This new drug could stop deadly superbug, save tens of thousands of lives

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Vancomycin-resistant enterococcus (VRE) are bacterial strains of the genus Enterococcus that are resistant to the antibiotic vancomycin.

The health condition is among the leading causes of hospital-acquired infections in the United States.

An estimated 20,000 people in the U.S. become infected with it each year and nearly 10% of people who get it die from it.

These superbugs typically develop from infections in the intestinal tract, where the bacteria become resistant to the antibiotic vancomycin.

People who stay in a hospital have the highest odds of getting VRE.

In a new study, researchers developed small molecules to combat deadly, drug-resistant enterococcus.

They created the molecules by repurposing a drug that has been used for more than 80 years to treat glaucoma, congestive heart failure, and some other health issues.

By working across disciplines at Purdue, the researchers have been able to improve the effectiveness of this drug 600 times better than where we started treating VRE.

The research was conducted by a team at Purdue University.

The team says the potency of these molecules and the ability to tune the molecules’ properties to target VRE in different compartments of the body make this an exciting project.

They believe the discovery may help to change the way people treat VRE in the future.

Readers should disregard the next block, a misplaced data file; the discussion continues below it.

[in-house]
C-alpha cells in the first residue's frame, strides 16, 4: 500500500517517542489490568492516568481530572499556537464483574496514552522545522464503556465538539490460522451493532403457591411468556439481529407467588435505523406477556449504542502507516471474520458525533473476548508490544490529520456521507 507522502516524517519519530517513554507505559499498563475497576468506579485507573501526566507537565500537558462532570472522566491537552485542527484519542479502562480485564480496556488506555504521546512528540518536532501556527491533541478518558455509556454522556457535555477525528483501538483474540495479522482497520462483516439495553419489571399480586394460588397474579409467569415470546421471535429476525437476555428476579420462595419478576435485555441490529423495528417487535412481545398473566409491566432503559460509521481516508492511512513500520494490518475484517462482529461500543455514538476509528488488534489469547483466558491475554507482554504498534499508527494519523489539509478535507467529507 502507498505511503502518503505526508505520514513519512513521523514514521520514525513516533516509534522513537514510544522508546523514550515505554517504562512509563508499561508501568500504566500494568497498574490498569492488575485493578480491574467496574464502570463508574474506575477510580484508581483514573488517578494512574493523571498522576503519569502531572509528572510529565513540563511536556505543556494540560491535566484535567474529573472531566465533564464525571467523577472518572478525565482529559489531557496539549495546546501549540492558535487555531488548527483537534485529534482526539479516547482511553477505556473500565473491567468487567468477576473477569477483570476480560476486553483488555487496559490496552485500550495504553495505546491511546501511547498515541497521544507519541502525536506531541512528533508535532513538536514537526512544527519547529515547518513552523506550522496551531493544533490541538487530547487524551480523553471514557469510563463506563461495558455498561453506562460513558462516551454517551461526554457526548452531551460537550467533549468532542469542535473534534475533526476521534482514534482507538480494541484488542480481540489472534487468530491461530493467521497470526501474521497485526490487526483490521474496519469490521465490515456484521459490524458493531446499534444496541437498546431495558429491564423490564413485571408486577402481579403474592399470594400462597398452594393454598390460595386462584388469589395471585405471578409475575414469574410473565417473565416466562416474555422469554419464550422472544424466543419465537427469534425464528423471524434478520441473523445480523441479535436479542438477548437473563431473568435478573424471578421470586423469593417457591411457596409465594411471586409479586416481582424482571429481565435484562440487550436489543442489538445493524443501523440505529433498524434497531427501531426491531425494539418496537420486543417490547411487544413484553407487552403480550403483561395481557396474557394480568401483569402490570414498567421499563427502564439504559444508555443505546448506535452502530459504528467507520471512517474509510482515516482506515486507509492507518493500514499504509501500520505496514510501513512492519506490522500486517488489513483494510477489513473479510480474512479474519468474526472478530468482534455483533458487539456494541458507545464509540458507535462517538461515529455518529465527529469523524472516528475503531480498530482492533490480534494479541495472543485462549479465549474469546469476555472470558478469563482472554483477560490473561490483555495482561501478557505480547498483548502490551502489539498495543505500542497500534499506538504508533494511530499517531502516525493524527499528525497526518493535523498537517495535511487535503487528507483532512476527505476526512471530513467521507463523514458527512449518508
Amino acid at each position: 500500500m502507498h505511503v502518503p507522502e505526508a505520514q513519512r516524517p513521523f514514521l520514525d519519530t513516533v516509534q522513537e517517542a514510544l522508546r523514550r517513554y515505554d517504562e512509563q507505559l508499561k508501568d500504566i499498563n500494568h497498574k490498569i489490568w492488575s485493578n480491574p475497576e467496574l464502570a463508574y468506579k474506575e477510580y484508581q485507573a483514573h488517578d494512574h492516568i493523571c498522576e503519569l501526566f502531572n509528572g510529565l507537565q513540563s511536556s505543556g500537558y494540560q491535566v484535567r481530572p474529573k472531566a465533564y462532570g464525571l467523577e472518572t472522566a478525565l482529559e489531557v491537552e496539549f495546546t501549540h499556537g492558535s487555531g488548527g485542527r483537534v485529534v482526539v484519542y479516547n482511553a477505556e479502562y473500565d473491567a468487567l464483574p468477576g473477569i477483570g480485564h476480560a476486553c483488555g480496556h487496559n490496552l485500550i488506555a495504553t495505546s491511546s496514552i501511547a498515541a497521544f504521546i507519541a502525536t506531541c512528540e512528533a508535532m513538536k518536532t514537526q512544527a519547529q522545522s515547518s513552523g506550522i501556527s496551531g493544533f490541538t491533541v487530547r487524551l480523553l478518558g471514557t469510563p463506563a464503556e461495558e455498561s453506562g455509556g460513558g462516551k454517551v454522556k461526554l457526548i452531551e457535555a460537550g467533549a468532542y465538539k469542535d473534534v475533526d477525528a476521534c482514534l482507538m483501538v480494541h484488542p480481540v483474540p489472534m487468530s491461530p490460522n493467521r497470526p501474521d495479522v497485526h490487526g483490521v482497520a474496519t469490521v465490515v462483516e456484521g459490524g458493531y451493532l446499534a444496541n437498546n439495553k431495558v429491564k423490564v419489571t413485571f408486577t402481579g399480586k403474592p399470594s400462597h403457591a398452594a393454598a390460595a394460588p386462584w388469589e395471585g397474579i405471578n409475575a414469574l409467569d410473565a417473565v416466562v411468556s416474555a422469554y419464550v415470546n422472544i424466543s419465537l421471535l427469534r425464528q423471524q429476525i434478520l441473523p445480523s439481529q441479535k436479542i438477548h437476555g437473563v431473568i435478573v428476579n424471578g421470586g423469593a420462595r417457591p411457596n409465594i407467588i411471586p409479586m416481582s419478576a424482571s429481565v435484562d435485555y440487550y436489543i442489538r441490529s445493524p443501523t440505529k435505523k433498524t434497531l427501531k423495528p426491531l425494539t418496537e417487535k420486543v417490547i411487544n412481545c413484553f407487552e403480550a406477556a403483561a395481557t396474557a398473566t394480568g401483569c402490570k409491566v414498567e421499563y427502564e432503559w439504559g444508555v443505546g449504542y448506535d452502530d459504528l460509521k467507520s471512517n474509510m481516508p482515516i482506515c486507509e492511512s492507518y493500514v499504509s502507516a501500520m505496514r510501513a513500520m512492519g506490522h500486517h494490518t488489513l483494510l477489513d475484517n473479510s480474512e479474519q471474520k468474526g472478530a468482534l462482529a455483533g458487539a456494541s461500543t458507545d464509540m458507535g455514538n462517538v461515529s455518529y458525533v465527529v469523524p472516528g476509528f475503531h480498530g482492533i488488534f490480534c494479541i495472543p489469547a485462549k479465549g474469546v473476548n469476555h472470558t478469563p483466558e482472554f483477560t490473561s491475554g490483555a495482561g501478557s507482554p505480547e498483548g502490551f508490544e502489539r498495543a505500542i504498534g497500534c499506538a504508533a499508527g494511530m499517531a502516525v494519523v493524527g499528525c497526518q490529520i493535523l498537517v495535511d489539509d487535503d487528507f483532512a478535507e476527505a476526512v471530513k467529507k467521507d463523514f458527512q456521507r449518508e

The researchers also say the problem with antibiotics on the market is that they are used for a wide variety of illnesses.

These antibiotics can really rip apart the guts and destroy good bacteria.

Then someone can develop Clostridium difficile, also known as C. diff, which kills about 30,000 people each year in the United States.

Scientists across the globe are working on better solutions, but the researchers think they are far away from seeing narrow-spectrum antibiotics proliferate the market.

The Purdue team’s small molecules have been shown to target VRE and have the properties necessary to treat VRE in both systemic circulations or in the GI tract, where all VRE infections originate.

One author of the study is Daniel Flaherty, an assistant professor of medicinal chemistry and molecular pharmacology.

The study is published in the Journal of Medicinal Chemistry.

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